Anglican Church in America
Bishop Ordinary: Rt Rev Brian R Marsh


Sexagesima, 2011
Good Shepherd, Charlestown; Trinity Church, West Lebanon

Let us Pray: O God, whose blessed Son was manifested that He might destroy the works of the devil, and make us the sons of God, and heirs of eternal life; Grant us, we beseech thee, that, having this hope, we may purify ourselves, even as he is pure; that, when he shall appear again with power and great glory, we may be made like unto Him in his eternal and glorious kingdom; where with thee, O Father, and thee, O Holy Ghost, He liveth and reigneth ever, one God, world without end. Amen.


Sometimes things are pretty simple. Sometimes things are so easy to understand that we wonder if we must have missed something. Can it be so simple, we wonder. Can we have grasped the truth so easily. And we are often gratified to learn that we have done just that: we get, we understand it completely. That is, of course, not always the case. Life can be very complicated. And simplifying things is not always the best way to go. Certain reductionist theories, the ones that claim you can reduce everything to some simple formula, don't always work. Besides, when anyone tells me: "it's really very simple," I immediately remember a certain high school math teacher who told me: "it really is very simple." I blocked out the rest of what he said. But I see his face every time I someone tells me: "this is really very simple."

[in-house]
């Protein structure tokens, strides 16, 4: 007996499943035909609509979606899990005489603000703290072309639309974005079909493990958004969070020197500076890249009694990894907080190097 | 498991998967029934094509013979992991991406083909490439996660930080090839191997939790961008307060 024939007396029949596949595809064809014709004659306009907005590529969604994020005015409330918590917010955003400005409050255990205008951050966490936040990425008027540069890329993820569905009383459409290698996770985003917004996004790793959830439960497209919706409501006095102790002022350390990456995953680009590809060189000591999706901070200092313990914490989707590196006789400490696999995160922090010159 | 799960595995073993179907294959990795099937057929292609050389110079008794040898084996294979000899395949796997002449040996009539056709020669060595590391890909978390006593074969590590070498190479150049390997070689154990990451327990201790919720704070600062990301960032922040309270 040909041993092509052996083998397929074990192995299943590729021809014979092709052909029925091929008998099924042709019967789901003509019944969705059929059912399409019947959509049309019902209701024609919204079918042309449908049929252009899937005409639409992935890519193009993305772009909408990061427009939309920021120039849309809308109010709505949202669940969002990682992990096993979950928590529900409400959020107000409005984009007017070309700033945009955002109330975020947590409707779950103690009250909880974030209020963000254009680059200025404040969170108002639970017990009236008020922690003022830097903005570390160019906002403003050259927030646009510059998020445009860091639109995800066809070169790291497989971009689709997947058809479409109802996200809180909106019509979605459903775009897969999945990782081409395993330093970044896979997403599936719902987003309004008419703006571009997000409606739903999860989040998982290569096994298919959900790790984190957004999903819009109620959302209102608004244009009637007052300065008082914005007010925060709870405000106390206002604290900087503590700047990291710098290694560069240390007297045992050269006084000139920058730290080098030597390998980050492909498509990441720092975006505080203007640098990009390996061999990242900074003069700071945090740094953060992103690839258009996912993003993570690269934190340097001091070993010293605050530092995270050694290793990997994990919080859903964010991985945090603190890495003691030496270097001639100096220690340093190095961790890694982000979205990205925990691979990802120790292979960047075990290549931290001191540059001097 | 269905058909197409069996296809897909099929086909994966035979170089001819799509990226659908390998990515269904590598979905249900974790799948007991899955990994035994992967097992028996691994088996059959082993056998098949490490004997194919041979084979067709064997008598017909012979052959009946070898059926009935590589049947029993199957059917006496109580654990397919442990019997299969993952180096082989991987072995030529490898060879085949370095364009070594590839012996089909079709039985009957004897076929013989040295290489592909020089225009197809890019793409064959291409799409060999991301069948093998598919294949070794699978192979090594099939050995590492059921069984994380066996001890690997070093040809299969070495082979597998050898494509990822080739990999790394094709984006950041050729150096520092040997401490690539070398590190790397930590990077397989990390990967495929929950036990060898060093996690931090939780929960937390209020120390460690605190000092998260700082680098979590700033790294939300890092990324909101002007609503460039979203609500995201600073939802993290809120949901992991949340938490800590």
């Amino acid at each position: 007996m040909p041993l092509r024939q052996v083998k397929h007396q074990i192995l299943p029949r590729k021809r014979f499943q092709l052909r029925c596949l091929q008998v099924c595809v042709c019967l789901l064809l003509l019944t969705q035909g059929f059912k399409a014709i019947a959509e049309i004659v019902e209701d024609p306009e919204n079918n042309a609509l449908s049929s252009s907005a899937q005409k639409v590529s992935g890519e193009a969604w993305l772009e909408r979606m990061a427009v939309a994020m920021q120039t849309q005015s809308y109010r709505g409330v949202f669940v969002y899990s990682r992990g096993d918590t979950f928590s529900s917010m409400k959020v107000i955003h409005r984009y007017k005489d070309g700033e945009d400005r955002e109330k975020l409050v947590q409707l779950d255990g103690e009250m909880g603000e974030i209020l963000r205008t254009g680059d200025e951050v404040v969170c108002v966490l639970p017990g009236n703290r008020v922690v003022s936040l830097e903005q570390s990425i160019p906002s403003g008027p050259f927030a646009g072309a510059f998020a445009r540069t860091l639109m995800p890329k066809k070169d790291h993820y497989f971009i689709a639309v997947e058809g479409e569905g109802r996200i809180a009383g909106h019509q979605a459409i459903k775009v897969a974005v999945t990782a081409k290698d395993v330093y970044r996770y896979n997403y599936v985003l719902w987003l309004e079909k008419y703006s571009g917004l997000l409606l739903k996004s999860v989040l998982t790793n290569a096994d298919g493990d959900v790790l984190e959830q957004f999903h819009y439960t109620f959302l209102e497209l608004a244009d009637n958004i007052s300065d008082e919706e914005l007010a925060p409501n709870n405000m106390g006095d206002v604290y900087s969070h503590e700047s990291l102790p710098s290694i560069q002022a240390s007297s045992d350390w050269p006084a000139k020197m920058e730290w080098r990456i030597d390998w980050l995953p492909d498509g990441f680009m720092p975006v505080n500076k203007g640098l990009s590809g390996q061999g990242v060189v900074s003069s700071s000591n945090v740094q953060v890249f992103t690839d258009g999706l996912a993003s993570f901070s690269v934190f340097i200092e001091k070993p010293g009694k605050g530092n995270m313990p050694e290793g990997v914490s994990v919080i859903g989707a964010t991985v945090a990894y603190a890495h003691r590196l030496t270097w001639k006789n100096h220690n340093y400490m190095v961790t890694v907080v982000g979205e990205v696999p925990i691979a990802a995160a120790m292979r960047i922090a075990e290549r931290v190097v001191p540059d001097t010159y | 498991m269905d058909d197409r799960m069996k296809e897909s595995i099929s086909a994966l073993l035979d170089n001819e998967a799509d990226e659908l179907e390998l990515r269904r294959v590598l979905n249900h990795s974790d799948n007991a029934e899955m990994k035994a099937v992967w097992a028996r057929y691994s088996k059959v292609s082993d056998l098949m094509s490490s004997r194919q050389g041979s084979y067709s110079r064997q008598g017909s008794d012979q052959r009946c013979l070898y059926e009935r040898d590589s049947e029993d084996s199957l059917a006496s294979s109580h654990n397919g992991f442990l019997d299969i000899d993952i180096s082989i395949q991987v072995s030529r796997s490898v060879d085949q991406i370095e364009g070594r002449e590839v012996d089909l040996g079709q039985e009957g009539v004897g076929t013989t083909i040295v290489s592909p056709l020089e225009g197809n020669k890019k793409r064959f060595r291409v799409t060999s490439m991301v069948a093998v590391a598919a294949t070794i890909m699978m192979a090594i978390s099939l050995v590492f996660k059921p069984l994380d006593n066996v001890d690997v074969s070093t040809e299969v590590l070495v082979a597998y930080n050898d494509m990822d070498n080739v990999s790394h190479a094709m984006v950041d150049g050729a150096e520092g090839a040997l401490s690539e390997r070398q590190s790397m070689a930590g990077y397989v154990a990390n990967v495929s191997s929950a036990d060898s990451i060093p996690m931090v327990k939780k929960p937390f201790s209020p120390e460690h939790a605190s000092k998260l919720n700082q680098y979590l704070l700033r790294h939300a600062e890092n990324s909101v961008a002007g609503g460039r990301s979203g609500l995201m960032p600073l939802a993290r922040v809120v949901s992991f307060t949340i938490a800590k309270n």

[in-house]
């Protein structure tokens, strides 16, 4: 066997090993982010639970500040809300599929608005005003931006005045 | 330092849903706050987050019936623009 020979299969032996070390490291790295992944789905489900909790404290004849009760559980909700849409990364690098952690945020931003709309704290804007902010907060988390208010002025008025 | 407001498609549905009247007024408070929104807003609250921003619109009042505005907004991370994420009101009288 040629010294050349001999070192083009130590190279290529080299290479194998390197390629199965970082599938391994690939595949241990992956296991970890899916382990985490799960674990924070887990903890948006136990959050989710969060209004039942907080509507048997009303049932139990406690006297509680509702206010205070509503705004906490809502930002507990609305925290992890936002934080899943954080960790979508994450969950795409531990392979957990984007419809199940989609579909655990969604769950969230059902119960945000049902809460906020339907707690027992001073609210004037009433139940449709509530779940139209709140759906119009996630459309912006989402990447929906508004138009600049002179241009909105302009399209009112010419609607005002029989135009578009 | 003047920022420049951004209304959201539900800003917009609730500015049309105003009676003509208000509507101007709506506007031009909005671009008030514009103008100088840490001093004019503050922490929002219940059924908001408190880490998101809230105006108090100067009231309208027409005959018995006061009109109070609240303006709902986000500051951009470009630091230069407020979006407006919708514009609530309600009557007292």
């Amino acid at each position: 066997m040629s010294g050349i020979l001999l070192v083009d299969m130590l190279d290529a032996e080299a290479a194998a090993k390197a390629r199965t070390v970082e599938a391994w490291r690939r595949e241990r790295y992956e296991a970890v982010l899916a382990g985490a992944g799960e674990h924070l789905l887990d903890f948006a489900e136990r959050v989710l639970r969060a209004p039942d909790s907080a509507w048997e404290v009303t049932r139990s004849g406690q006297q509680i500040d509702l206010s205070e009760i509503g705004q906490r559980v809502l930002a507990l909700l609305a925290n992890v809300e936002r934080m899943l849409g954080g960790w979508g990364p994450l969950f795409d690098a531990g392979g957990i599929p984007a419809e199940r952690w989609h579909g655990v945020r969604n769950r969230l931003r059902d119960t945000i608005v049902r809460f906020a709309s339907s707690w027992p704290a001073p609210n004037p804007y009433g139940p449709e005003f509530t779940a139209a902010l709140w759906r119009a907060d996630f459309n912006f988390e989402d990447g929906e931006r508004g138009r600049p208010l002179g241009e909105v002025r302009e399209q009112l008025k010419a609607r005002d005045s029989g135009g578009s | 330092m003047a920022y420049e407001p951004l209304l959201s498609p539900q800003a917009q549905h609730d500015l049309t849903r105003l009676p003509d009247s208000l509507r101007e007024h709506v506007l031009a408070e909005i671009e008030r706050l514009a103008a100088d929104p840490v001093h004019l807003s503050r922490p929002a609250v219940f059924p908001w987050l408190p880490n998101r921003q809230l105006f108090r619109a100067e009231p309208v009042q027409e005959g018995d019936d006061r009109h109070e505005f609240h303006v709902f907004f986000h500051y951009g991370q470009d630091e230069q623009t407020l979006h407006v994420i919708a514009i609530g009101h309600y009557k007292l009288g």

I suspect that he, along with many others, were gathered together on a certain footpath when Jesus told this parable – the parable of the sower – for the first time. They had come out of the cities of Judea and followed Jesus. Perhaps they wanted to hear him speak. Maybe they were there by accident. Maybe there were young children among them, brought along by their parents. Jesus spoke a parable that they could all understand.


Because they had come out of the cities, the people were all standing on bare earth. There was a path there that had been worn hard as concrete by the pounding of thousands of feet. There were certainly rocks somewhere beside this path and, if it were planting season, freshly turned soil. There was likely a thorn bush that everyone would avoid because it would be painful to the touch. Jesus, being an excellent teacher, used this setting to teach all who were there about the word of God. And about how it can grow within our hearts and minds if it is given the right place to mature.


Though some people may well have worn sandals of some sort, others would have been barefoot. We might imagine them hearing the words, "some fell by the wayside." Those on the footpath would have looked down to see that anything that fell there would have been destroyed by the travellers' feet, or perhaps by the birds who picked at those seeds. They would have parted, leaving the pathway clear. We might imagine them hearing the words, "some fell upon a rock." Seeds can easily lodge in the sharp crevasses of rocks. They might find temporary moisture there, but no plant could reach maturity in such a limited place. And, yes, they would hear " these words, "some fell among thorns." They would look at the thorn bushes and know that this would be a very difficult place for any other plant to grow. Finally, they would hear these words, "other fell on good ground." They might look out at the plowed fields, knowing that the earth had been turned for the purpose of receiving the seed.